On the way to Gorapshep

The hike to Gorapshep was only about 2.5 hours and maybe 150m of climbing. It took us over rocky glacier bed dressed with ice and snow. We arrived at Gorapshep, where we’ll stay for the night, around ten in the morning. I clomped heavily up a wooden staircase to my room, emptied most things out of my backpack, and came down for a cup of tea. Even tea looked intimidating to digest; my O2 sats would sit around 65 for the next day. It feels like all the cells in your body are concentrating on breathing and nothing else.

Before we could get too content resting in warm sunlight outside, the German and I set off for Base Camp with his guide, Dinesh. But Thorsten and Dinesh were a few hundred meters ahead of me for most of the way, and I walked the hour and a half up to base camp mostly in the quiet of my own steps, boots grinding on ice and rocks. We had long since left behind anything green. It is amazing to think that nearly 800 people a day come through this way in the trekking season. In February, that number is about twenty, and I might just as well have been on the moon.

The first thing I recognized was the Ice Fall. Anyone who has spent any time learning about Everest has spent many imaginary hours scrambling precariously across ladders lashed together and fixed over the dangerous crevices that separate Base Camp from Camp One. In real life, the Ice Fall is far more otherworldly than I had understood. It is not a smooth cracked glacier but an enormous army of aqua-blue ice walls, lined up one to the next as far as the eye can see. 

And there in the distance, next to the base of the Ice Fall I spotted a cluster of yellow tents. Base camp. (In a few months, there will be about 2000 people here, but now the area is empty except for a dozen tents huddled together in the wilderness.). The arrival is marked by a large rock with EVEREST BASE CAMP 5364m spray painted across it. 

Climbing teams before the ice fall

Two intrepid winter climbing teams at Base Camp are dwarfed by the Everest’s mighty Icefall.

Before I could do any normal tourist things, such as the obvious thing of taking a picture next to the spray painted rock, I got to chatting in Nepali with Norbu, a Sherpa climber with the German expedition.

Well, then this happened. Norbu Sherpa—who has summited all 8000m peaks in the world except for one in Tibet—invited me over to the German climbing camp. Normally tourists aren’t permitted in the expedition areas. But next thing I knew I was sitting in the dining tent, having a peek at the shower and sleeping quarters, drinking some coffee hot off the stove, and discussing the impending winter summit attempts with a combined group of Sherpa climbers from the two expeditions. One of them was the guy – the ACTUAL HUMAN – in charge of deciding where to lash ladders across the Ice Fall. So that’s how I got the selfie below of me and a group of world class Sherpa climbers hanging out and shooting the breeze at Everest Base Camp and now my life is complete.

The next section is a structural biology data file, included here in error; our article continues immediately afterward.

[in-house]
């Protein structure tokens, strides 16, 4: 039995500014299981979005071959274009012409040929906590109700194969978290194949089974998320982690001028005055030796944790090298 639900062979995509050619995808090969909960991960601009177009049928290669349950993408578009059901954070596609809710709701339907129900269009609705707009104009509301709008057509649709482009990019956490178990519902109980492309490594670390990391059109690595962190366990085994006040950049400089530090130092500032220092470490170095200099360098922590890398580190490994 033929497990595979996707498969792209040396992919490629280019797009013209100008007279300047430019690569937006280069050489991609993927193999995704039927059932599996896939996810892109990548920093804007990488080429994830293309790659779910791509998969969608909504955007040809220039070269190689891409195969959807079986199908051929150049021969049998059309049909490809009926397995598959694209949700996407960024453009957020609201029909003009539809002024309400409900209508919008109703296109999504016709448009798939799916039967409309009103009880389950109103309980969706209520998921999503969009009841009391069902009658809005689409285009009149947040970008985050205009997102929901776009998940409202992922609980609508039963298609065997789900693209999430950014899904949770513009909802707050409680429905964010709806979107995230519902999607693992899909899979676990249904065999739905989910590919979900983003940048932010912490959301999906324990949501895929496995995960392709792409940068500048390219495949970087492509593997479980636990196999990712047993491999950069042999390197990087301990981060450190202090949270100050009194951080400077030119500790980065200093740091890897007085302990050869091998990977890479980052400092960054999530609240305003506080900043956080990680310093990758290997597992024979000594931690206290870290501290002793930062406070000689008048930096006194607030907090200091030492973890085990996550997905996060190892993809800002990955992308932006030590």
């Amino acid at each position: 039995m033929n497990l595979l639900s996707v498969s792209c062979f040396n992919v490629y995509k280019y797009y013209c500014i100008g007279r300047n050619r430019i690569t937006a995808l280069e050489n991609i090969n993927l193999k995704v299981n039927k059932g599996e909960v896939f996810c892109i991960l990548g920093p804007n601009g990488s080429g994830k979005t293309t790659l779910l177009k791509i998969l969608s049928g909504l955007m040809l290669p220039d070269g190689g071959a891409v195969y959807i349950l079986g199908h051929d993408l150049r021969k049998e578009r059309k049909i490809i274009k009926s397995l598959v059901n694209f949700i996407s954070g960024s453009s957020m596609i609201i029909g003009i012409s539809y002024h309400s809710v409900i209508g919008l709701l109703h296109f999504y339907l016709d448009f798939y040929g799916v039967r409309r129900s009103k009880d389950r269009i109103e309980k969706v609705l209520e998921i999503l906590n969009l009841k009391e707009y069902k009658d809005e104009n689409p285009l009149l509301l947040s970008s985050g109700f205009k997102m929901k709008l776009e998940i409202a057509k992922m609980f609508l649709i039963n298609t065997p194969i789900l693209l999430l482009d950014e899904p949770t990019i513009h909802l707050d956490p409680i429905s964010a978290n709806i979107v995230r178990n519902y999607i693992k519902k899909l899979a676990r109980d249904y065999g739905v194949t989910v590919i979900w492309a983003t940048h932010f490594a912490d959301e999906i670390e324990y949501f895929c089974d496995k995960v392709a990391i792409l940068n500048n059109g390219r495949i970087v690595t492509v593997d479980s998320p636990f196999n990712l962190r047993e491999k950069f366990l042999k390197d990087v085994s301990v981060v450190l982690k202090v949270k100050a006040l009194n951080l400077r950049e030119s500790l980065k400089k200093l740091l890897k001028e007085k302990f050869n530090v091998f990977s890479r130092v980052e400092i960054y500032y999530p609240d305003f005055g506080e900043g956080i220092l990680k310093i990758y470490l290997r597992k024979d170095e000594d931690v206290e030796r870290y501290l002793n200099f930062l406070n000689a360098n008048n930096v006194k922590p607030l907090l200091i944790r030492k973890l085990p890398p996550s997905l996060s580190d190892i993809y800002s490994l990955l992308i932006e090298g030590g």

Chillin with winter expedition Sherpa climbers

There was some discussion about coronavirus and whether or not the Nepal government would close climbing from the Tibet/China side of Everest (apparently the ministry of tourism is reluctant to lose the income, but the consensus among the climbers was that nobody wants coronavirus). And then Norbu Sherpa and the gang took me over to the Spanish camp, which is a much bigger team of 14 people and led by renowned Spanish climber Alex Txikon, who is making his fourth attempt at a winter summit, something that hasn’t been done on Everest since 1993. 

So this takes us to me hanging out with Alex Txikon in the Spanish kitchen, while the cook prepares imported Spanish meat over the propane stove. Actually, at that moment I didn’t really realize how well known Alex Txikon is, partly because I was so amazed by the fantastic Spanish cooking extravaganza before my eyes. (It smelled amazing; how did they get all this stuff here; who can eat at this altitude?) Txikon has made winter climbing his trademark calling and has succeeded in numerous winter summits. His team had arrived at Everest just two days ago and planned to be there for the next month.

I asked Txikon what they do on the days they aren’t climbing. I was thinking, probably lots of pushups and rope-skipping.

“Read, write, relax,” he said. “Be in nature.” And though I didn’t ask, he added (and I paraphrase), “Here on Everest, they just put people in the summit. That’s not what it’s about. It’s about working with nature. It’s about planning, not luck. It’s not about the summit. So many people who come here, they aren’t climbers. They don’t understand or appreciate what is to plan and interact with the mountain.” I filed away how he used the word “plan,” so many times. It was, in a way, plain to see what he meant. All these people living here all winter at 17,500 feet—where I survived a few hours mostly on adrenaline—did not have an ounce of entitlement about them. They were gently in a relationship, one of respect and diligence and patience.

Seek the summit, yes; but you shouldn’t be here if the summit is what matters to you the most.

“Hello,” said an enormously tall, fresh-faced German man as he popped into the Spanish kitchen tent. 

“Hi,” I said.